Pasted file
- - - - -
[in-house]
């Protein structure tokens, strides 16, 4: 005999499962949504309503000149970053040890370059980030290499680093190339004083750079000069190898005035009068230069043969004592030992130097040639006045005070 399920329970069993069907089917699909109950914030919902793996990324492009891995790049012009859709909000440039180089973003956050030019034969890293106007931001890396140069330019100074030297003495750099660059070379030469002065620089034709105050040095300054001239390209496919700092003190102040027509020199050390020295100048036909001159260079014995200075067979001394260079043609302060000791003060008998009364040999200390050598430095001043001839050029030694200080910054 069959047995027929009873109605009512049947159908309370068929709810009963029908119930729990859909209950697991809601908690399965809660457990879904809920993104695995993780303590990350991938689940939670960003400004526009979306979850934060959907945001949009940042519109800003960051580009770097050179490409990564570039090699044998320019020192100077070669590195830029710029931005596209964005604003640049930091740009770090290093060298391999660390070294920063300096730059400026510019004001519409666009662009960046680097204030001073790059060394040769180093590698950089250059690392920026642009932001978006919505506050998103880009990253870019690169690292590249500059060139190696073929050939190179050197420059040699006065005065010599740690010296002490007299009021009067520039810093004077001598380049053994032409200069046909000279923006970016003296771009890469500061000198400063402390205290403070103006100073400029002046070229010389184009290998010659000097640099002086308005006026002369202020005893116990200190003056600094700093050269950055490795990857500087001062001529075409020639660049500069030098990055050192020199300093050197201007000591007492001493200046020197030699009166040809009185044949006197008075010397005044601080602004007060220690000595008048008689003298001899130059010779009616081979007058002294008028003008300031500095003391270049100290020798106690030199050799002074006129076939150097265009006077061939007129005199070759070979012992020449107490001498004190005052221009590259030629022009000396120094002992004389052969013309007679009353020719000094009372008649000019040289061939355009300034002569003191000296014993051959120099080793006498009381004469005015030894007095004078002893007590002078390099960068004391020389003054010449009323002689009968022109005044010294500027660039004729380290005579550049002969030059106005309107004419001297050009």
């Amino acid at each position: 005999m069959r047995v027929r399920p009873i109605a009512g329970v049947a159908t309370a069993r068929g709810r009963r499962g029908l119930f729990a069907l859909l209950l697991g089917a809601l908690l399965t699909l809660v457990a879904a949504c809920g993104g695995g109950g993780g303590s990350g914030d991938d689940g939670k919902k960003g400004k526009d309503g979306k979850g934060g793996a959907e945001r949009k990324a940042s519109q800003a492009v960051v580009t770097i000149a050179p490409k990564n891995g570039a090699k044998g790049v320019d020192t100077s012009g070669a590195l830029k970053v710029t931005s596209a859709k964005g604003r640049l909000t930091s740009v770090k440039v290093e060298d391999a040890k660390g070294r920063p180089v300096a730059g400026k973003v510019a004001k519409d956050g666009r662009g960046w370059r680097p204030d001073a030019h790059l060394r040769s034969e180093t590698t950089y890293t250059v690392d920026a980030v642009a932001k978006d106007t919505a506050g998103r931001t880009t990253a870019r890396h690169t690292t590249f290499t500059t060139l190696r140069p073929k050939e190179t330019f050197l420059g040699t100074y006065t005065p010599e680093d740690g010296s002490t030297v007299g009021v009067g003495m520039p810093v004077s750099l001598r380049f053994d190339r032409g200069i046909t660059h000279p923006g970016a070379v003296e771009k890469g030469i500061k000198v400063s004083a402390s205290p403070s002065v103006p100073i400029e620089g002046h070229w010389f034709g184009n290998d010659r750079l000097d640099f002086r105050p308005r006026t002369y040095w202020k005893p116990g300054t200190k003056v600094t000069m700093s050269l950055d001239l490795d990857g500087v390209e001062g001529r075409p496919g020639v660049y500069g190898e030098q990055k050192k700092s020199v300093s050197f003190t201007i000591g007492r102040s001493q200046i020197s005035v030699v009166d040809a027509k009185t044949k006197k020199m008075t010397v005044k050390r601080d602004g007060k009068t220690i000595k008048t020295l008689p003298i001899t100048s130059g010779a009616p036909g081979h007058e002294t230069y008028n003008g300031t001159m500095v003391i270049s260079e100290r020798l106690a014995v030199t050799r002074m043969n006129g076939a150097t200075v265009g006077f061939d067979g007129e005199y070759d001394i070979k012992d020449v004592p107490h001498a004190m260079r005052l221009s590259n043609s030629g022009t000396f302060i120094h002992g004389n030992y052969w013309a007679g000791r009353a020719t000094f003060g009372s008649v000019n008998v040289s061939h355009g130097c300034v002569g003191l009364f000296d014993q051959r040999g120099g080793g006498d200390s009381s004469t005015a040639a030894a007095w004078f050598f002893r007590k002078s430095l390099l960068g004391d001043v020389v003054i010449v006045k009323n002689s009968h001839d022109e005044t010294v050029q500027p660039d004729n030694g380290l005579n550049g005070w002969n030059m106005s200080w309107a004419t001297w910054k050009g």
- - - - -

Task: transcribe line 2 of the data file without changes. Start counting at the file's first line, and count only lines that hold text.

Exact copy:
């Protein structure tokens, strides 16, 4: 005999499962949504309503000149970053040890370059980030290499680093190339004083750079000069190898005035009068230069043969004592030992130097040639006045005070 399920329970069993069907089917699909109950914030919902793996990324492009891995790049012009859709909000440039180089973003956050030019034969890293106007931001890396140069330019100074030297003495750099660059070379030469002065620089034709105050040095300054001239390209496919700092003190102040027509020199050390020295100048036909001159260079014995200075067979001394260079043609302060000791003060008998009364040999200390050598430095001043001839050029030694200080910054 069959047995027929009873109605009512049947159908309370068929709810009963029908119930729990859909209950697991809601908690399965809660457990879904809920993104695995993780303590990350991938689940939670960003400004526009979306979850934060959907945001949009940042519109800003960051580009770097050179490409990564570039090699044998320019020192100077070669590195830029710029931005596209964005604003640049930091740009770090290093060298391999660390070294920063300096730059400026510019004001519409666009662009960046680097204030001073790059060394040769180093590698950089250059690392920026642009932001978006919505506050998103880009990253870019690169690292590249500059060139190696073929050939190179050197420059040699006065005065010599740690010296002490007299009021009067520039810093004077001598380049053994032409200069046909000279923006970016003296771009890469500061000198400063402390205290403070103006100073400029002046070229010389184009290998010659000097640099002086308005006026002369202020005893116990200190003056600094700093050269950055490795990857500087001062001529075409020639660049500069030098990055050192020199300093050197201007000591007492001493200046020197030699009166040809009185044949006197008075010397005044601080602004007060220690000595008048008689003298001899130059010779009616081979007058002294008028003008300031500095003391270049100290020798106690030199050799002074006129076939150097265009006077061939007129005199070759070979012992020449107490001498004190005052221009590259030629022009000396120094002992004389052969013309007679009353020719000094009372008649000019040289061939355009300034002569003191000296014993051959120099080793006498009381004469005015030894007095004078002893007590002078390099960068004391020389003054010449009323002689009968022109005044010294500027660039004729380290005579550049002969030059106005309107004419001297050009």